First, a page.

LEWIS CENTER, Ohio (WCMH) — A central Ohio woman wants answers and accountability after her husband died in a Lewis Center nursing home last year.
Luana Mowery filed a lawsuit against the home, its parent company, and a nurse claiming negligence and wrongful death following her husband’s death in May 2021.
Paul and Luana Mowery met at work.
“Both of us worked at the phone company. We got married in 1990, and both of us had been married before,” Luana said. “We were just really close. We liked to do the same things. We bowled and did everything together.”
Just two years after the Mowerys vowed to cherish each other, in sickness and in health, Paul suffered three strokes and an aneurism.
“He had no short-term memory after he initially got sick, but we did OK,” Luana said.
Luana cared for Paul at home for more than 20 years, but eventually placed him in a nursing home when she said, “He needed more care than I could give him.”
In 2019, Luana transferred Paul from the home where he’d been living to Capri Gardens in Lewis Center, which had just been built. She said she toured the facility and liked what she saw.
“I had considered the staff my family, and I trusted them to take care of my husband and keep him safe,” she said.
Luana said the staff at Capri Gardens communicated well with her initially, Zooming with her regularly to discuss Paul’s care as the early days of the COVID-19 pandemic prevented her daily visits to the home.
Paul was placed in hospice care in January 2021. He died May 20.
According to reports from the Ohio Department of Health and the Centers for Medicare and Medicaid Services, a nurse went into Paul’s room to check on him at 6:45 a.m., toward the end of her night shift. The nurse reported that she removed his tracheostomy mask because it was soiled.
Roughly an hour later, a nurse from the day shift went into Paul’s room and found him dead.
“We don’t know how long it took him to die,” Luana said. “But I was denied the privilege of being with him when he passed, because of the way he died.”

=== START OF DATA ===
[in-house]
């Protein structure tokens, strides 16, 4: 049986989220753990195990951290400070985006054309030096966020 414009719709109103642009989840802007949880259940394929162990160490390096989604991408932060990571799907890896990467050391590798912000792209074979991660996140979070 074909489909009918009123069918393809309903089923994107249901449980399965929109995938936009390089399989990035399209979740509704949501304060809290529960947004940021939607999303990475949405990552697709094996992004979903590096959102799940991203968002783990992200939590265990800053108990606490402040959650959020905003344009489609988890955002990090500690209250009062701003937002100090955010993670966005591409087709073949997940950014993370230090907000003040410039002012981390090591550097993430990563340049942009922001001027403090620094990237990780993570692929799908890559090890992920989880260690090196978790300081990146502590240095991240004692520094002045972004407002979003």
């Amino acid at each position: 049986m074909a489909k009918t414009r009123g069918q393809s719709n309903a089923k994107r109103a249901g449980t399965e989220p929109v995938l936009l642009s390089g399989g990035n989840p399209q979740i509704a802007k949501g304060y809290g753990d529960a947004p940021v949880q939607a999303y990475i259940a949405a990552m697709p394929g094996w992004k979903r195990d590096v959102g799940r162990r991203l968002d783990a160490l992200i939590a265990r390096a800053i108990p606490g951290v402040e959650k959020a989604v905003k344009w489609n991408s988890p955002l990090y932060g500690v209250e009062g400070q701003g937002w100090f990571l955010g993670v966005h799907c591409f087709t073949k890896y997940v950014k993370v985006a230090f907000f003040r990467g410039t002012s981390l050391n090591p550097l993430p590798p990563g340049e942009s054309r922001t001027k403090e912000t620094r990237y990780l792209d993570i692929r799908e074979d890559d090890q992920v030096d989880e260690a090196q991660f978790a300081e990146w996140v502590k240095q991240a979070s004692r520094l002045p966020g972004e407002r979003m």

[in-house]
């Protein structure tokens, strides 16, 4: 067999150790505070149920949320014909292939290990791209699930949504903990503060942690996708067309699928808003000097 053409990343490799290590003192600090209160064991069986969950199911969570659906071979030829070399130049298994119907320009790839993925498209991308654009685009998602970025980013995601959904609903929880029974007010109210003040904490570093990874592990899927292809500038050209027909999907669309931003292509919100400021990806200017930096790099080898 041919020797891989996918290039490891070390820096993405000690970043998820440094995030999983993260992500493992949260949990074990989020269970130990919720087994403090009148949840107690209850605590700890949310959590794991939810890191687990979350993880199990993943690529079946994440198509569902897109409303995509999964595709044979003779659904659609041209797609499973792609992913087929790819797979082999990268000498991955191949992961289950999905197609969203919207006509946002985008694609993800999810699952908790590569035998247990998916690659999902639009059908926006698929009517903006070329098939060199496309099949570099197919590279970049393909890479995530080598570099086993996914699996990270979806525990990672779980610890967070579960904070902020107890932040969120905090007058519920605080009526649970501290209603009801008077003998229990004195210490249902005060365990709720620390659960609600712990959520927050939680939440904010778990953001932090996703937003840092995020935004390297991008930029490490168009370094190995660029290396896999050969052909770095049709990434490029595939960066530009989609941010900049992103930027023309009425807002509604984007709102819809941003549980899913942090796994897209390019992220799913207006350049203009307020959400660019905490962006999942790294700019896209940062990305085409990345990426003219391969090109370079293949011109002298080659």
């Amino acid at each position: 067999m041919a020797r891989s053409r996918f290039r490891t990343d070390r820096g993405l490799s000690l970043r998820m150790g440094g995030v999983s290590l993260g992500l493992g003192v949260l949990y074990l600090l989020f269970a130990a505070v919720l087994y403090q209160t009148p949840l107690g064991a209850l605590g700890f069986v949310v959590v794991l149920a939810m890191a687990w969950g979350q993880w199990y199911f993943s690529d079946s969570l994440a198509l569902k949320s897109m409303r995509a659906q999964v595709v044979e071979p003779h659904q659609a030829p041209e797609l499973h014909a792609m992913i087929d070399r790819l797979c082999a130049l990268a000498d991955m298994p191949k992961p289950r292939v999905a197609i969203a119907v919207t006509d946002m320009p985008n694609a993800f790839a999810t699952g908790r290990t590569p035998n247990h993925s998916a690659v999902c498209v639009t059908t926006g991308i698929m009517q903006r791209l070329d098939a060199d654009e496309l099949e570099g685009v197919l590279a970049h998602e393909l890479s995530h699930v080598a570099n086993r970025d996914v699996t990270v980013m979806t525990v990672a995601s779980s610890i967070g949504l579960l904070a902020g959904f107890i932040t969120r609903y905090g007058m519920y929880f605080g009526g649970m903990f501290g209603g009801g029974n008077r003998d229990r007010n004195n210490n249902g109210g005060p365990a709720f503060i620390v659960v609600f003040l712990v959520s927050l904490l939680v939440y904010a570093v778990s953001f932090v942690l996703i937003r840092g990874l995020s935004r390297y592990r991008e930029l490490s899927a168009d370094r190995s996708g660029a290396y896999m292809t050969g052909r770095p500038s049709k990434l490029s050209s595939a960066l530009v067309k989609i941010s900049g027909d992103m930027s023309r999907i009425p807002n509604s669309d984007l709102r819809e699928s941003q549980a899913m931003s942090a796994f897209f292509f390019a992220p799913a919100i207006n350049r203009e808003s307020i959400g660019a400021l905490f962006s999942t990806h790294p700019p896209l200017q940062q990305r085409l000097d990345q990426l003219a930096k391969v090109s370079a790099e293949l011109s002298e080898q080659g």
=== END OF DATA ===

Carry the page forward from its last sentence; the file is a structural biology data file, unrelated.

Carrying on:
Reports from multiple agencies are consistent in describing a death by suffocation because Paul’s tracheostomy tubing was on the floor, not connecting him to the oxygen he needed to survive.
While the nurse told federal investigators in June that she’d forgotten to replace the mask she’d just removed (and wasn’t sure why) and moved onto another task, a different report filed by the home with ODH states, “The director stated that (Paul) had the ability to displace the tubing.”
“It’s deplorable to me. I just can’t fathom why they would say that,” Luana said. “He couldn’t move. The only thing he did was open and close his eyes.”
Luana hopes this lawsuit filed against the home, parent company Foundations Health Solutions and the nurse will shine light on exactly what led to Paul’s death.
“I need to get justice for Paul. I want to make sure that no other family goes through what we’ve been through,” Luana said. “I knew he was declining, and it was only a matter of time, but just in the way he died is just hard for me to accept.”
According to CMS, Capri Gardens put staff through additional training and fired the nurse involved in Paul’s death the day after he died.
Clara Wukelich, Foundation Health Solutions’ Director of Risk Management, told NBC4 Investigates the company was unable to comment on pending litigation.
The nurse lost her nursing license and will need to undergo additional education and a mental evaluation if she wants to get it back.
NBC4 Investigates was unable to reach the nurse for comment.